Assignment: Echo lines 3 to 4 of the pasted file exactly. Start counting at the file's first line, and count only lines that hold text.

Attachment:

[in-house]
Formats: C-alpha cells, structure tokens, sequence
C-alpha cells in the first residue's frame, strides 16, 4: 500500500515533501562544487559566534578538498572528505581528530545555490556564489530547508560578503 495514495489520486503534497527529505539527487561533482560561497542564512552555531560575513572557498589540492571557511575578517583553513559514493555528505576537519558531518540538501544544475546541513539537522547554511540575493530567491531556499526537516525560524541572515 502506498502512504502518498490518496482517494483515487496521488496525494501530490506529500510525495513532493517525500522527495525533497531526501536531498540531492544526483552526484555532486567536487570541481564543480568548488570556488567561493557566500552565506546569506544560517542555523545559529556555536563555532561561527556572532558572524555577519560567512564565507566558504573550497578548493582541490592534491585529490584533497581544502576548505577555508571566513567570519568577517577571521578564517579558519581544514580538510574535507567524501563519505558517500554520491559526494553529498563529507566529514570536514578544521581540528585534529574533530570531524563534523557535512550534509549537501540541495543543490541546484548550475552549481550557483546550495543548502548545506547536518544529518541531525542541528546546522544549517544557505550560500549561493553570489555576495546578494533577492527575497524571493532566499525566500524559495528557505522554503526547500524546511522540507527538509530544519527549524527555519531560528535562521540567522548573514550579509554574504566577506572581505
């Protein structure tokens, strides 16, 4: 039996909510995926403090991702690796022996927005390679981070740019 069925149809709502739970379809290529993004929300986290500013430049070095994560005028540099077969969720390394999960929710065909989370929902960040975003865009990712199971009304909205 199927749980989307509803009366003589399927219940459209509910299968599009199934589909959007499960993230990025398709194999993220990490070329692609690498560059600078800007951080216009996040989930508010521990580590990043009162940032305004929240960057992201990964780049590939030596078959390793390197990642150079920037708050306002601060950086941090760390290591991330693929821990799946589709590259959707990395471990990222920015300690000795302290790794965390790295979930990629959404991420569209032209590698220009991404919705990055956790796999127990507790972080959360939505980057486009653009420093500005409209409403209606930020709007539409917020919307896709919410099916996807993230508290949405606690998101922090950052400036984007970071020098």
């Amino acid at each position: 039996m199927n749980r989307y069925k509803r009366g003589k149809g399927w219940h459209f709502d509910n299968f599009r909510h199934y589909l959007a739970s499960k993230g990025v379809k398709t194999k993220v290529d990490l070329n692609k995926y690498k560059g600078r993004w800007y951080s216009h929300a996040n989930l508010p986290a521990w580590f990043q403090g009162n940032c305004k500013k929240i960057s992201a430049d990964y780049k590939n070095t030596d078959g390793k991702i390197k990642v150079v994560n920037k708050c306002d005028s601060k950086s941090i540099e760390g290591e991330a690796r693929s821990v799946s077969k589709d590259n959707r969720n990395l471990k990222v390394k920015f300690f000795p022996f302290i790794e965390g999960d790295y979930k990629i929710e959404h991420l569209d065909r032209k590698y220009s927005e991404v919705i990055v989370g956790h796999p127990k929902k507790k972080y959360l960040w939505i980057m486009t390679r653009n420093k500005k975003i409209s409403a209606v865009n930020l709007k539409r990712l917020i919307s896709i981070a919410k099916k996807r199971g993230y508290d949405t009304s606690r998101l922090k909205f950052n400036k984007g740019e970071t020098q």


C-alpha cells in the first residue's frame, strides 16, 4: 500500500515533501562544487559566534578538498572528505581528530545555490556564489530547508560578503 495514495489520486503534497527529505539527487561533482560561497542564512552555531560575513572557498589540492571557511575578517583553513559514493555528505576537519558531518540538501544544475546541513539537522547554511540575493530567491531556499526537516525560524541572515 502506498502512504502518498490518496482517494483515487496521488496525494501530490506529500510525495513532493517525500522527495525533497531526501536531498540531492544526483552526484555532486567536487570541481564543480568548488570556488567561493557566500552565506546569506544560517542555523545559529556555536563555532561561527556572532558572524555577519560567512564565507566558504573550497578548493582541490592534491585529490584533497581544502576548505577555508571566513567570519568577517577571521578564517579558519581544514580538510574535507567524501563519505558517500554520491559526494553529498563529507566529514570536514578544521581540528585534529574533530570531524563534523557535512550534509549537501540541495543543490541546484548550475552549481550557483546550495543548502548545506547536518544529518541531525542541528546546522544549517544557505550560500549561493553570489555576495546578494533577492527575497524571493532566499525566500524559495528557505522554503526547500524546511522540507527538509530544519527549524527555519531560528535562521540567522548573514550579509554574504566577506572581505
């Protein structure tokens, strides 16, 4: 039996909510995926403090991702690796022996927005390679981070740019 069925149809709502739970379809290529993004929300986290500013430049070095994560005028540099077969969720390394999960929710065909989370929902960040975003865009990712199971009304909205 199927749980989307509803009366003589399927219940459209509910299968599009199934589909959007499960993230990025398709194999993220990490070329692609690498560059600078800007951080216009996040989930508010521990580590990043009162940032305004929240960057992201990964780049590939030596078959390793390197990642150079920037708050306002601060950086941090760390290591991330693929821990799946589709590259959707990395471990990222920015300690000795302290790794965390790295979930990629959404991420569209032209590698220009991404919705990055956790796999127990507790972080959360939505980057486009653009420093500005409209409403209606930020709007539409917020919307896709919410099916996807993230508290949405606690998101922090950052400036984007970071020098």